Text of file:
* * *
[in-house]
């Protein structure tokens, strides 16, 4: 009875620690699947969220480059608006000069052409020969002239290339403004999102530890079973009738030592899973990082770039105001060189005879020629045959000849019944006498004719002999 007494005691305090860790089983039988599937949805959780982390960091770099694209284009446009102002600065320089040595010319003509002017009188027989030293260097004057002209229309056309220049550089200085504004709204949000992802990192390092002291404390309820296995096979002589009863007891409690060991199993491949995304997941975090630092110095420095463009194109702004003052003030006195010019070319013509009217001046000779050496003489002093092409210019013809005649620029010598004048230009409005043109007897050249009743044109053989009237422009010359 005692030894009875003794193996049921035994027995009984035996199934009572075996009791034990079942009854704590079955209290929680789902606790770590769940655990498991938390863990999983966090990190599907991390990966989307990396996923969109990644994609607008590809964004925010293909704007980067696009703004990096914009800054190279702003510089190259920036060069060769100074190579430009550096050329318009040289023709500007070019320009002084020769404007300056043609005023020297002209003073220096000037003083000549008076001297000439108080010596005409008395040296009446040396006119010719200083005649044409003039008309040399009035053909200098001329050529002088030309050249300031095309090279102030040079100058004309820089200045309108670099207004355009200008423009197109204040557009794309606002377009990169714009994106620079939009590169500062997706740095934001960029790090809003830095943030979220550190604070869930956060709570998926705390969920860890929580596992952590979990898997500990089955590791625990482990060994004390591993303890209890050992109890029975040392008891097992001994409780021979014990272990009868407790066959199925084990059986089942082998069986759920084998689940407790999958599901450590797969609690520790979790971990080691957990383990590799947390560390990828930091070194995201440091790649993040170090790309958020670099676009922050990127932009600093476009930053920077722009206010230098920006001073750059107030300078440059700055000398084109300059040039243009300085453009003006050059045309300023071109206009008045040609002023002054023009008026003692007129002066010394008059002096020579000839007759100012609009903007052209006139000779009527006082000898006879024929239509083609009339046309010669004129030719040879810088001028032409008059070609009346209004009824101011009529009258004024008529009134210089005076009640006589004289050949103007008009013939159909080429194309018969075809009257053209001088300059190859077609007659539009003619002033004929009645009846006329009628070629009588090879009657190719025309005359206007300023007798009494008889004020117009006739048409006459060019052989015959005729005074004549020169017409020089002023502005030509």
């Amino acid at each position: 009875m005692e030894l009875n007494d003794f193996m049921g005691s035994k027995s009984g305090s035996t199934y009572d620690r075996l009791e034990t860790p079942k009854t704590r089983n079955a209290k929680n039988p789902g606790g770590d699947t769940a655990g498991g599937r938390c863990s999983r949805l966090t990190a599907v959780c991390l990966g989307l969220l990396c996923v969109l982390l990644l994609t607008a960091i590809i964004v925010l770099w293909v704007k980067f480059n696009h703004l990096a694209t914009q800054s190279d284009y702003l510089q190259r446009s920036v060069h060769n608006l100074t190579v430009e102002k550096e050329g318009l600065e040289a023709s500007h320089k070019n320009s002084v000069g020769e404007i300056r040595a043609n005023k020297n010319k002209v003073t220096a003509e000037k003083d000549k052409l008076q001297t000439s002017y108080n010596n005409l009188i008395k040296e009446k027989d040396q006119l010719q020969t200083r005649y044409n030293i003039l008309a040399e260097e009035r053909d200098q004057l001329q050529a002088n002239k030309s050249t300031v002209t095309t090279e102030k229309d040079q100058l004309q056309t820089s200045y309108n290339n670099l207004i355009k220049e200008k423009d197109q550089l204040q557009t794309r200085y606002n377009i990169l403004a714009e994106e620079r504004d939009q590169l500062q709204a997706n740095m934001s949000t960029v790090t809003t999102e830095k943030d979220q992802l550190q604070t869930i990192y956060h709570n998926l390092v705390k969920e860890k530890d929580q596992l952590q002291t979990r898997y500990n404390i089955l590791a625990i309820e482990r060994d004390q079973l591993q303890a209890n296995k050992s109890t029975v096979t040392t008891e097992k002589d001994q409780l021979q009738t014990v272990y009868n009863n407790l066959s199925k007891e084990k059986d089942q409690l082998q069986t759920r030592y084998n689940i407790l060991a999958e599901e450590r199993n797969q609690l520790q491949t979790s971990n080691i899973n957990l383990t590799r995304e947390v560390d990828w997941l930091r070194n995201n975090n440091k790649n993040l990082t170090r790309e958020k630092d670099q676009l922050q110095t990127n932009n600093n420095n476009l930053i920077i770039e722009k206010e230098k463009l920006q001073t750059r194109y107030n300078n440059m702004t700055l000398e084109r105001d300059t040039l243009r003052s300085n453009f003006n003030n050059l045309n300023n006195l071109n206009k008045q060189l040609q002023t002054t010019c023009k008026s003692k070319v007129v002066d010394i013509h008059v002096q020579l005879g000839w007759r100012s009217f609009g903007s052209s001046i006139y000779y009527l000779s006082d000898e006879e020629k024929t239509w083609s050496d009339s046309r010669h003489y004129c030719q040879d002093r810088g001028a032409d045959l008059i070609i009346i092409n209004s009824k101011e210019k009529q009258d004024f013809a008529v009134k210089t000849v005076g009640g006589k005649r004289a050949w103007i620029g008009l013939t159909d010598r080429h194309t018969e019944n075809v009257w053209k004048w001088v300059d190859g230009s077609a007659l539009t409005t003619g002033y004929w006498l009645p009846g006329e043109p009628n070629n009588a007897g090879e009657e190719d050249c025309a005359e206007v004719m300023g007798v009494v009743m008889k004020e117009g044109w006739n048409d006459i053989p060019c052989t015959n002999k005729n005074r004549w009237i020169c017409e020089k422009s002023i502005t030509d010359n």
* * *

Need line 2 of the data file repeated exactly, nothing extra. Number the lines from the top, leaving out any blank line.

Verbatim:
């Protein structure tokens, strides 16, 4: 009875620690699947969220480059608006000069052409020969002239290339403004999102530890079973009738030592899973990082770039105001060189005879020629045959000849019944006498004719002999 007494005691305090860790089983039988599937949805959780982390960091770099694209284009446009102002600065320089040595010319003509002017009188027989030293260097004057002209229309056309220049550089200085504004709204949000992802990192390092002291404390309820296995096979002589009863007891409690060991199993491949995304997941975090630092110095420095463009194109702004003052003030006195010019070319013509009217001046000779050496003489002093092409210019013809005649620029010598004048230009409005043109007897050249009743044109053989009237422009010359 005692030894009875003794193996049921035994027995009984035996199934009572075996009791034990079942009854704590079955209290929680789902606790770590769940655990498991938390863990999983966090990190599907991390990966989307990396996923969109990644994609607008590809964004925010293909704007980067696009703004990096914009800054190279702003510089190259920036060069060769100074190579430009550096050329318009040289023709500007070019320009002084020769404007300056043609005023020297002209003073220096000037003083000549008076001297000439108080010596005409008395040296009446040396006119010719200083005649044409003039008309040399009035053909200098001329050529002088030309050249300031095309090279102030040079100058004309820089200045309108670099207004355009200008423009197109204040557009794309606002377009990169714009994106620079939009590169500062997706740095934001960029790090809003830095943030979220550190604070869930956060709570998926705390969920860890929580596992952590979990898997500990089955590791625990482990060994004390591993303890209890050992109890029975040392008891097992001994409780021979014990272990009868407790066959199925084990059986089942082998069986759920084998689940407790999958599901450590797969609690520790979790971990080691957990383990590799947390560390990828930091070194995201440091790649993040170090790309958020670099676009922050990127932009600093476009930053920077722009206010230098920006001073750059107030300078440059700055000398084109300059040039243009300085453009003006050059045309300023071109206009008045040609002023002054023009008026003692007129002066010394008059002096020579000839007759100012609009903007052209006139000779009527006082000898006879024929239509083609009339046309010669004129030719040879810088001028032409008059070609009346209004009824101011009529009258004024008529009134210089005076009640006589004289050949103007008009013939159909080429194309018969075809009257053209001088300059190859077609007659539009003619002033004929009645009846006329009628070629009588090879009657190719025309005359206007300023007798009494008889004020117009006739048409006459060019052989015959005729005074004549020169017409020089002023502005030509």